Professor Tracey Lauriault’s Carleton University funded rapid response research project entitled Tracing COVID-19 Data, is in the news.  A group of graduate students have been examining the dire living conditions of disabled people and their invisibility in data. Disabled people living in collective dwelling are at very high risk of the spread of the virus in these dwellings and they are currently uncounted and unaccounted for in terms of the Ontario Vaccine roll out.

Research assistants Megan Linton (Sociology) the project’s critical disabilities studies expert is supported by Kit Chokly (Communications) our data intersectionality expert and designer,  have been leading the charge. A backgrounder is available here, in essence we are trying to compile, with disability and open data advocates across the country, a foundational dataset so that these folks can be seen in policy and in action.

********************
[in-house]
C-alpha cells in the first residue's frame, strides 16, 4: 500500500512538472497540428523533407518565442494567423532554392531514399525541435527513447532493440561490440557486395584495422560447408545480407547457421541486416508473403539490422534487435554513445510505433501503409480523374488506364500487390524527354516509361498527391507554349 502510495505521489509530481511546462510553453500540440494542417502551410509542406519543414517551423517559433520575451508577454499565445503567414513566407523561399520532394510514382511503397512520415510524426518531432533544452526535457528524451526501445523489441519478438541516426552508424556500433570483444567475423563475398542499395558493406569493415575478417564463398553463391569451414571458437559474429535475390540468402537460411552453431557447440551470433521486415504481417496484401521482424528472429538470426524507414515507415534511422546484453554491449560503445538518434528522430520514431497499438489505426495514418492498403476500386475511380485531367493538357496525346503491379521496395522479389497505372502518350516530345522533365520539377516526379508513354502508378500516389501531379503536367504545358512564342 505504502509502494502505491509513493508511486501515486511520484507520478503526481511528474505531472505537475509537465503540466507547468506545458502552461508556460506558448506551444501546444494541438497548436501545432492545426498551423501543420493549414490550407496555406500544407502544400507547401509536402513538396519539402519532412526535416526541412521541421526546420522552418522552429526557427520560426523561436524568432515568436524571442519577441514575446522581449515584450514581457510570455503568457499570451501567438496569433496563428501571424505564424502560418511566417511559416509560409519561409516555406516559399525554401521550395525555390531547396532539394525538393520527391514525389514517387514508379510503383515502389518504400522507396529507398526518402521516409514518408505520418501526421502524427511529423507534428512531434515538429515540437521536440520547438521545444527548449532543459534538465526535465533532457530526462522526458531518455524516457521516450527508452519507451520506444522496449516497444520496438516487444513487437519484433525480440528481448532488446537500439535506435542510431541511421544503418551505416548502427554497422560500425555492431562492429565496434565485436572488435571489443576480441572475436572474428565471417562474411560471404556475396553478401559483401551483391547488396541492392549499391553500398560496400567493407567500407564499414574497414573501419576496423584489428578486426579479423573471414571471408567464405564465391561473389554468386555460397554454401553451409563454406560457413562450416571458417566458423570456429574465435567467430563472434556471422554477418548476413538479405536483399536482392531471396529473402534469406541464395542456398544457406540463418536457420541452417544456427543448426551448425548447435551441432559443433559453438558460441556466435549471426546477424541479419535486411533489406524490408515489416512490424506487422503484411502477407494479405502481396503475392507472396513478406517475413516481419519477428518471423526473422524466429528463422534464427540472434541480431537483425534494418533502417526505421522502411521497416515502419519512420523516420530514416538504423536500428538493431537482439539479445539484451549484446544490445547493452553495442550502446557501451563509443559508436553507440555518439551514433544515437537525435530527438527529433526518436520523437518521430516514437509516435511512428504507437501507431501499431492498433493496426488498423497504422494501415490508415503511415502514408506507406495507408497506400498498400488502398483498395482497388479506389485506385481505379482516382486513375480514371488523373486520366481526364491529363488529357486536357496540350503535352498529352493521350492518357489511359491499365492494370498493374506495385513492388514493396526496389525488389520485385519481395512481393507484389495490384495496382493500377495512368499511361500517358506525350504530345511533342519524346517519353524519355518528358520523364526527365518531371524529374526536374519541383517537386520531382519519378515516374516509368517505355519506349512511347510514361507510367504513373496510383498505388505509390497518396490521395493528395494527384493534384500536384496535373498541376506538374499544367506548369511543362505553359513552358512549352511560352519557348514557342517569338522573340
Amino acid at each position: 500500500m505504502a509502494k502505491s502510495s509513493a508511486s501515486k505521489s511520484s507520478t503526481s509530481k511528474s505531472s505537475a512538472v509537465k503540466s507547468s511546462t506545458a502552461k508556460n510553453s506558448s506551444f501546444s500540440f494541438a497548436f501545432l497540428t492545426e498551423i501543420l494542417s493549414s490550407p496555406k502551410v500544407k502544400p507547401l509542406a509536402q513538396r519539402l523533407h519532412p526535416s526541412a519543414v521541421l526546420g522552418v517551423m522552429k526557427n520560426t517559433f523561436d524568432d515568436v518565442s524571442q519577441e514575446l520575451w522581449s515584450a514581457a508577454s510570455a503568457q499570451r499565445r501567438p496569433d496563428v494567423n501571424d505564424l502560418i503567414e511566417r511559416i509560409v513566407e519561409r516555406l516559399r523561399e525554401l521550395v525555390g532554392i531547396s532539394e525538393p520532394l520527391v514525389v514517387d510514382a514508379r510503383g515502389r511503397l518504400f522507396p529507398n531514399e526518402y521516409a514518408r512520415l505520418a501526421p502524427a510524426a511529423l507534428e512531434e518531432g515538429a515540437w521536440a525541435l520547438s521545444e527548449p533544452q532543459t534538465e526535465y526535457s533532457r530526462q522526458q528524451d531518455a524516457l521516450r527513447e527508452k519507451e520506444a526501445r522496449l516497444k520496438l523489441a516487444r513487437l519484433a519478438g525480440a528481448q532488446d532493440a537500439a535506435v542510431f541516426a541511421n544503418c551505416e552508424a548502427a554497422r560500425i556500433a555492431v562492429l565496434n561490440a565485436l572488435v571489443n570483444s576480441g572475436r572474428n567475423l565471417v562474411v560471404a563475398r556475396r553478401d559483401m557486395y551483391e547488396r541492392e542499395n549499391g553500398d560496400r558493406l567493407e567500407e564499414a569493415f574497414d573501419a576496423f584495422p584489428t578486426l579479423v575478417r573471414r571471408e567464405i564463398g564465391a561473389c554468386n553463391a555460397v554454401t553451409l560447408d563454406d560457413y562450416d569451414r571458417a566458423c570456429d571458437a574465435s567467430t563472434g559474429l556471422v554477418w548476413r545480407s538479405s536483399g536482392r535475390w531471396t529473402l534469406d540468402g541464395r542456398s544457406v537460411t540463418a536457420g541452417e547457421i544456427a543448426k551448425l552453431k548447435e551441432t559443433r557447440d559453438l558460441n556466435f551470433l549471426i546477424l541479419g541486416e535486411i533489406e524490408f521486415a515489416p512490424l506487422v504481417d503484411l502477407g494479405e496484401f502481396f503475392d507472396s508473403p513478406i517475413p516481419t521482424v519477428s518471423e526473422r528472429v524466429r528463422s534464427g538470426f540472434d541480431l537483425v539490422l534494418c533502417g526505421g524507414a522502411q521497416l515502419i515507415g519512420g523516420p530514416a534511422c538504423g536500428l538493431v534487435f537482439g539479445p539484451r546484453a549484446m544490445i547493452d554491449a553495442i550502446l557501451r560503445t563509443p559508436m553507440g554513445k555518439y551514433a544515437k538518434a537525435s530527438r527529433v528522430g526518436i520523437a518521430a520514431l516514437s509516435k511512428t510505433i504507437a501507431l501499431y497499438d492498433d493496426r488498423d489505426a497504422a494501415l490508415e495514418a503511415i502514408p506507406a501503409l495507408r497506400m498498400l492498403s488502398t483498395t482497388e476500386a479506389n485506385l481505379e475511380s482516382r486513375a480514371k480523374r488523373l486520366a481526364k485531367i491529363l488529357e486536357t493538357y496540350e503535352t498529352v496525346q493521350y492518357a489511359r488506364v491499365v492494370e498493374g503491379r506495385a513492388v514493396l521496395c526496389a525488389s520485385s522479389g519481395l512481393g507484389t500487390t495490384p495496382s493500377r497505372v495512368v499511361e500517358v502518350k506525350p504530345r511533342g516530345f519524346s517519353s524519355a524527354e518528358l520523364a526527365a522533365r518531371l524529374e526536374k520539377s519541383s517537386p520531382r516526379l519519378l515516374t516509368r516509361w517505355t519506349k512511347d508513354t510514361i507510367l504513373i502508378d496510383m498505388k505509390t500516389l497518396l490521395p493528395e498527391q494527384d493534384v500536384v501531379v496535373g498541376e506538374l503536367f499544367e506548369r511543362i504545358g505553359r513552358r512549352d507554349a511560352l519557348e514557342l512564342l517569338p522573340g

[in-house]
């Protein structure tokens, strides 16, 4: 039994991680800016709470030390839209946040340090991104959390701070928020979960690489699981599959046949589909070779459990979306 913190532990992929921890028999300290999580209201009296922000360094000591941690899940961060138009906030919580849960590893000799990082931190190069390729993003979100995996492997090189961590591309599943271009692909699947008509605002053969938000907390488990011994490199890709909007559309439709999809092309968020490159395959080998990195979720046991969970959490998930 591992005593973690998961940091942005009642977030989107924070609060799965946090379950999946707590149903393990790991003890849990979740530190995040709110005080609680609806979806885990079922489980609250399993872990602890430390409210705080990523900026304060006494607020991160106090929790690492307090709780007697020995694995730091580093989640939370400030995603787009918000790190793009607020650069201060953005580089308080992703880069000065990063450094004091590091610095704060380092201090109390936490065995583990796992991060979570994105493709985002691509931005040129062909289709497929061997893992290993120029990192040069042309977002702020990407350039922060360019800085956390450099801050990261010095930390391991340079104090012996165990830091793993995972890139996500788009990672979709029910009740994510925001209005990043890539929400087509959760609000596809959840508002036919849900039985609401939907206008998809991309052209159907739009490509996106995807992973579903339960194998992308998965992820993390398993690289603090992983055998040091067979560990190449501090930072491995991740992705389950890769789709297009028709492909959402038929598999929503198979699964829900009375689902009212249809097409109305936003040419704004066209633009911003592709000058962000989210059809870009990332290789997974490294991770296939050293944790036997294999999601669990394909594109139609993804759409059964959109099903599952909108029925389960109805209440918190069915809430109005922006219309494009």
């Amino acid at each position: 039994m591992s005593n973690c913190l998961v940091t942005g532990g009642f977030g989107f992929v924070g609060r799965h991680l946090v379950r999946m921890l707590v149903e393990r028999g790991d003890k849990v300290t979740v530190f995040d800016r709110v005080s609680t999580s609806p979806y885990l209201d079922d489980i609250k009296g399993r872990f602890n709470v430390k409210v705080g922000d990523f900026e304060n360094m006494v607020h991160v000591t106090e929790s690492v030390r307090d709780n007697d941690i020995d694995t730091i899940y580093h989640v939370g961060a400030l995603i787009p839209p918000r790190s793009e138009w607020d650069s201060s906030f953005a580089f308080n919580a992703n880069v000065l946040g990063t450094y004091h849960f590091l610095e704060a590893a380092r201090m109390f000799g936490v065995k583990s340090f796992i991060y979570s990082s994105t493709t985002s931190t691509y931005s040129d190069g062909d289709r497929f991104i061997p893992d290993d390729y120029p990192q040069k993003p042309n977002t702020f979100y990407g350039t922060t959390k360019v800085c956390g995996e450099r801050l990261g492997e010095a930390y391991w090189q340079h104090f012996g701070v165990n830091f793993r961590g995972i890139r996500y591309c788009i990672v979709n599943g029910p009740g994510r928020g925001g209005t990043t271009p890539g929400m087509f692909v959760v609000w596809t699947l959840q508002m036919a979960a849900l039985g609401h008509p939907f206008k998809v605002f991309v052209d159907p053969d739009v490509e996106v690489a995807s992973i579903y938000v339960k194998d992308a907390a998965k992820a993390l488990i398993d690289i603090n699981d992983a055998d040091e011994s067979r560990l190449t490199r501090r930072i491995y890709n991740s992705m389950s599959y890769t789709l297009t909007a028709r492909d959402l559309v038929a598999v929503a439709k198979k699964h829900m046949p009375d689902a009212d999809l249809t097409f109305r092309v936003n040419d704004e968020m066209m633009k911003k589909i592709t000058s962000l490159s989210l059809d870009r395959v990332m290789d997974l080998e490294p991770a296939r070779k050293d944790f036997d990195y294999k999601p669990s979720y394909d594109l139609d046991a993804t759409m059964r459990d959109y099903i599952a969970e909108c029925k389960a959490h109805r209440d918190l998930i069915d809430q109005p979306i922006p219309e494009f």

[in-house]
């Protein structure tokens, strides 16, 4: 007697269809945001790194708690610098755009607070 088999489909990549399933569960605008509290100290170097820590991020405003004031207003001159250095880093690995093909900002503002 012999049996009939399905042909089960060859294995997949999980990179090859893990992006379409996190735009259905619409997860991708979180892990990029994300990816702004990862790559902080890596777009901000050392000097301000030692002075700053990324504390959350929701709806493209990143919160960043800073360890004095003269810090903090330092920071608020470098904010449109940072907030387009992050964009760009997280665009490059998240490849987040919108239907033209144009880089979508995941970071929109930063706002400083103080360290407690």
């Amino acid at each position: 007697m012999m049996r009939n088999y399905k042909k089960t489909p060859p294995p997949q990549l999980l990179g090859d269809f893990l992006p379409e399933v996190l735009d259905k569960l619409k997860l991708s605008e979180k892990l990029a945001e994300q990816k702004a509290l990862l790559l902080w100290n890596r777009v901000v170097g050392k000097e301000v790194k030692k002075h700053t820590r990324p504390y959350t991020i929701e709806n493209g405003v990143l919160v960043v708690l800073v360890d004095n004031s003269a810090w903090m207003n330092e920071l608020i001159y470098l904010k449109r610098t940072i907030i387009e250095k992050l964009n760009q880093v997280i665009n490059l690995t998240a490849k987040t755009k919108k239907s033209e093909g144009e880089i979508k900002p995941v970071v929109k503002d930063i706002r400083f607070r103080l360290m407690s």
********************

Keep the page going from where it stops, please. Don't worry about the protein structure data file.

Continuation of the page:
In addition to being an up-and-coming scholar, Megan is also a person with the lived experience of a disabled person, and has been in the news talking about these invisibilities. She was interviewed by CBC’s Alan Neal on All in a Day  and authored the following article:  Ontario’s hidden institutions Facilities like ‘domiciliary hostels’ are an outdated model of custodial care that violates disabled people’s rights.

The research team is digging for information to compile into a database with the Canadian Open Data Society, GO Open Data, and Open North and several people in the disabled people’s community and citizens at large who want to help.

We will have a public crowdsourcing activity on March 6 for International Open Data Day. Stay tuned!

Here is a link to one of our datasets: PRESS – Disabled People’s Database – Invisible Institutions – Megan Linton – Google Sheets

Thursday, February 25, 2021 in ,
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